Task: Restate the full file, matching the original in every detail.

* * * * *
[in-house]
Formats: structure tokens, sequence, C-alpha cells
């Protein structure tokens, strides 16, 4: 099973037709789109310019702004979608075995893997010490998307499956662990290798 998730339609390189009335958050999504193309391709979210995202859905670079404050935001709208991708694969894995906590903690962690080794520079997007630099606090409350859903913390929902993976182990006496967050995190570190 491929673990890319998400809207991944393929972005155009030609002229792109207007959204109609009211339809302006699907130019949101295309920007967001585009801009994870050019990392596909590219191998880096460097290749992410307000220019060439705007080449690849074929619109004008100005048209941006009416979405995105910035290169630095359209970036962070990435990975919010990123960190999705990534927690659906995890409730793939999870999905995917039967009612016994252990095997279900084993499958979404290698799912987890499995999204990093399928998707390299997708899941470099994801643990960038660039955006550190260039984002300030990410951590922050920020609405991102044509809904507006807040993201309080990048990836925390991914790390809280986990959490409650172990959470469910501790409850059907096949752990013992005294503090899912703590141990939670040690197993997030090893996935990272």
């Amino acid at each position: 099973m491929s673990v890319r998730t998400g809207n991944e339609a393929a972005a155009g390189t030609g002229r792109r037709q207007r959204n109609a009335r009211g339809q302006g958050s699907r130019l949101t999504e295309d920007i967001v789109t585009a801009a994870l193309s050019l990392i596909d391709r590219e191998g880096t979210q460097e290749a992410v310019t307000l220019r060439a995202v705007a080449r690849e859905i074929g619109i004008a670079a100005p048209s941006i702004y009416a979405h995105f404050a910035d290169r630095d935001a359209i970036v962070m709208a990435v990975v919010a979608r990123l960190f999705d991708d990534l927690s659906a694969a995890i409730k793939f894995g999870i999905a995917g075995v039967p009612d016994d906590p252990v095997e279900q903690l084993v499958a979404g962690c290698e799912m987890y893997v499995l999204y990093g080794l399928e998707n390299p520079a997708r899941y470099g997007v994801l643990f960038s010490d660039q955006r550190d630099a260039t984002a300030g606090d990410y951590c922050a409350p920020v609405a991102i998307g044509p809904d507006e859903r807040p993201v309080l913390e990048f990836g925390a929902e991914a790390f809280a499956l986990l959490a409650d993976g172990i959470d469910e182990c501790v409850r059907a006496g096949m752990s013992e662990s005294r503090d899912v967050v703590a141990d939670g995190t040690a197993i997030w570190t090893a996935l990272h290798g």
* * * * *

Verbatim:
[in-house]
Formats: structure tokens, sequence, C-alpha cells
């Protein structure tokens, strides 16, 4: 099973037709789109310019702004979608075995893997010490998307499956662990290798 998730339609390189009335958050999504193309391709979210995202859905670079404050935001709208991708694969894995906590903690962690080794520079997007630099606090409350859903913390929902993976182990006496967050995190570190 491929673990890319998400809207991944393929972005155009030609002229792109207007959204109609009211339809302006699907130019949101295309920007967001585009801009994870050019990392596909590219191998880096460097290749992410307000220019060439705007080449690849074929619109004008100005048209941006009416979405995105910035290169630095359209970036962070990435990975919010990123960190999705990534927690659906995890409730793939999870999905995917039967009612016994252990095997279900084993499958979404290698799912987890499995999204990093399928998707390299997708899941470099994801643990960038660039955006550190260039984002300030990410951590922050920020609405991102044509809904507006807040993201309080990048990836925390991914790390809280986990959490409650172990959470469910501790409850059907096949752990013992005294503090899912703590141990939670040690197993997030090893996935990272």
């Amino acid at each position: 099973m491929s673990v890319r998730t998400g809207n991944e339609a393929a972005a155009g390189t030609g002229r792109r037709q207007r959204n109609a009335r009211g339809q302006g958050s699907r130019l949101t999504e295309d920007i967001v789109t585009a801009a994870l193309s050019l990392i596909d391709r590219e191998g880096t979210q460097e290749a992410v310019t307000l220019r060439a995202v705007a080449r690849e859905i074929g619109i004008a670079a100005p048209s941006i702004y009416a979405h995105f404050a910035d290169r630095d935001a359209i970036v962070m709208a990435v990975v919010a979608r990123l960190f999705d991708d990534l927690s659906a694969a995890i409730k793939f894995g999870i999905a995917g075995v039967p009612d016994d906590p252990v095997e279900q903690l084993v499958a979404g962690c290698e799912m987890y893997v499995l999204y990093g080794l399928e998707n390299p520079a997708r899941y470099g997007v994801l643990f960038s010490d660039q955006r550190d630099a260039t984002a300030g606090d990410y951590c922050a409350p920020v609405a991102i998307g044509p809904d507006e859903r807040p993201v309080l913390e990048f990836g925390a929902e991914a790390f809280a499956l986990l959490a409650d993976g172990i959470d469910e182990c501790v409850r059907a006496g096949m752990s013992e662990s005294r503090d899912v967050v703590a141990d939670g995190t040690a197993i997030w570190t090893a996935l990272h290798g």